The following is part of the continuing series of posts ARCHITECTURE SCHOOL. It is the second of a three-part post about the experimental studio conducted this summer as part of the Cornell University MArchII program.

FINAL REVIEW, VERTICAL MANHATTAN DESIGN STUDIO, June 25, 2010. Visiting Critics: Steven Holl, Professor, Columbia University; Michael Bell, Professor, Columbia University; Anthony Titus, Professor, The Cooper Union; Eunjeong Seong, Professor, Pratt Institute and Rensselaer Polytechnic Institute. Critics from Cornell University: Dagmar Richter, Professor and Chair of Architecture; Mark Morris, Professor and Director of the MArchII Program. Studio Critics: Lebbeus Woods, Professor, The Cooper Union; Christoph a. Kumpusch, Professor, Cornell University. MArchII Students: Moritz Schoendorf, Leanna Brugh, Cem Kayatekin, Alkisti Douka, Zachary Emmingham, Ryan Drummond, Irina Igolnikov, Sarah Haubner, Anahita Rouzbeh, Jose Revah, Pingchuan Fu, Matthew Luck, Roger Mainor, Konrad Scheffer, Siddharth Soni, Gillard Rex Yau, Xiaoben Dai.

(below) Studio Critics Christoph a. Kumpusch and Lebbeus Woods at a midpoint table review:

Studio Critic Lebbeus Woods introducing the Final Review:

The review was organized as an exhibition of the seven collaborative projects made in the studio, with brief spoken presentations—given without a break—by the project teams to the critics on the review and their studio colleagues. This was followed by a discussion among all present of the work and concepts presented, as well as the general premises of the studio. The idea was not to dissect in detail projects on a one-by-one basis—a method deemed inappropriate for exploratory, speculative work—but to identify guiding principles for expanding architecture thought and design technique, using the specific projects as examples. This approach was very much aligned with the basic goal of the studio, which was to conduct graduate level research. Of course, it put a heavy burden on the critics to interpret the projects in terms of broader aims and goals they considered important to architecture. The students, for their part, had—without exception—worked hard in the compressed time-frame of the studio, and created highly imaginative and provocative projects in response to their mandate to consider ‘the scales of the city” defined in the Vertical Manhattan program. Altogether, it made for a lively few hours of often contentious discussion.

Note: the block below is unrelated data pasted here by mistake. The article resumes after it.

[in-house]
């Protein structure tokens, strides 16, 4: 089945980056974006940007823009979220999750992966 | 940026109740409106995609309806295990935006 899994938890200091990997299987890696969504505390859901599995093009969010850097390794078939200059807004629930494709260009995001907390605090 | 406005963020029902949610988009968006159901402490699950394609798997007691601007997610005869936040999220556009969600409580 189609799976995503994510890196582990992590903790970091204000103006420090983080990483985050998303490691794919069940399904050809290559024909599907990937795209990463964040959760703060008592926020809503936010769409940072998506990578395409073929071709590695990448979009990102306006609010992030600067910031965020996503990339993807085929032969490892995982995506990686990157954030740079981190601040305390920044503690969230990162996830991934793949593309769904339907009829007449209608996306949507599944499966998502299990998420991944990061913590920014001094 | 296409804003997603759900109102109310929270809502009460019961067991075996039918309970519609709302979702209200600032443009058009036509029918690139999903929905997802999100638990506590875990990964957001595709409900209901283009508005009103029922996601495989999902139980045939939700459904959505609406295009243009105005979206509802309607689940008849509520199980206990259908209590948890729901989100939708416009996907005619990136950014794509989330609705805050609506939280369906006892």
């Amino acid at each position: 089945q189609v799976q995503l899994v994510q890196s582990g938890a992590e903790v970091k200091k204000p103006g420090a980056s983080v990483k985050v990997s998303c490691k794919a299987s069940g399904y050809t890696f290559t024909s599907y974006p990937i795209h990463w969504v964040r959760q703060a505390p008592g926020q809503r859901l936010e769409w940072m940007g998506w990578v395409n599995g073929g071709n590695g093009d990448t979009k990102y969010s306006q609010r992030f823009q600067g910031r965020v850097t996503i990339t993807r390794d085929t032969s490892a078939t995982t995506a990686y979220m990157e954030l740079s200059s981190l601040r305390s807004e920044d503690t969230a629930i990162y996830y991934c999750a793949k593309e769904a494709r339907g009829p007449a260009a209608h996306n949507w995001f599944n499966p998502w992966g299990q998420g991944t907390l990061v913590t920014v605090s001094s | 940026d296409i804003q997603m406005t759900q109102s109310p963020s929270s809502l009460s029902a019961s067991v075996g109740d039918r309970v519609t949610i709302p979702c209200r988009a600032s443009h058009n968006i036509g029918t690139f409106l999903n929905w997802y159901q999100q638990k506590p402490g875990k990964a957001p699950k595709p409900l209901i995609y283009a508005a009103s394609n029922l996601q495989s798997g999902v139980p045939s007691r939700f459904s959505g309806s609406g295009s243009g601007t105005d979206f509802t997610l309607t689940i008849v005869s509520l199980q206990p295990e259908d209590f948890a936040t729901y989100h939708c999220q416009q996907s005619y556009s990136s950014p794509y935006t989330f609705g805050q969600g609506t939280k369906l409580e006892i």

Scenes from the event:



(below) BRUGH and YAU, Satellite City:

(below) HAUBNER and SCHEFFER, Times Square Machine:

(below) ROUZBEH, MAINOR, and SONI, Vertical Manhattan:

(below) IGOLNIKOV and LUCK,Instruments of Many Folds:

(below) DRUMMOND, REVAH, and EMMINGHAM, Folded City:

(below) DAI, SCHOENDORF, and FU, Planet Manhattan (after Dante’s Divine Comedy):

(below) DOUKA and KAYATEKIN, Soft Architecture:

(below, b. to f.) Michael Bell, Eunjeong Seong, Steven Holl, Mark Morris, Dagmar Richter:

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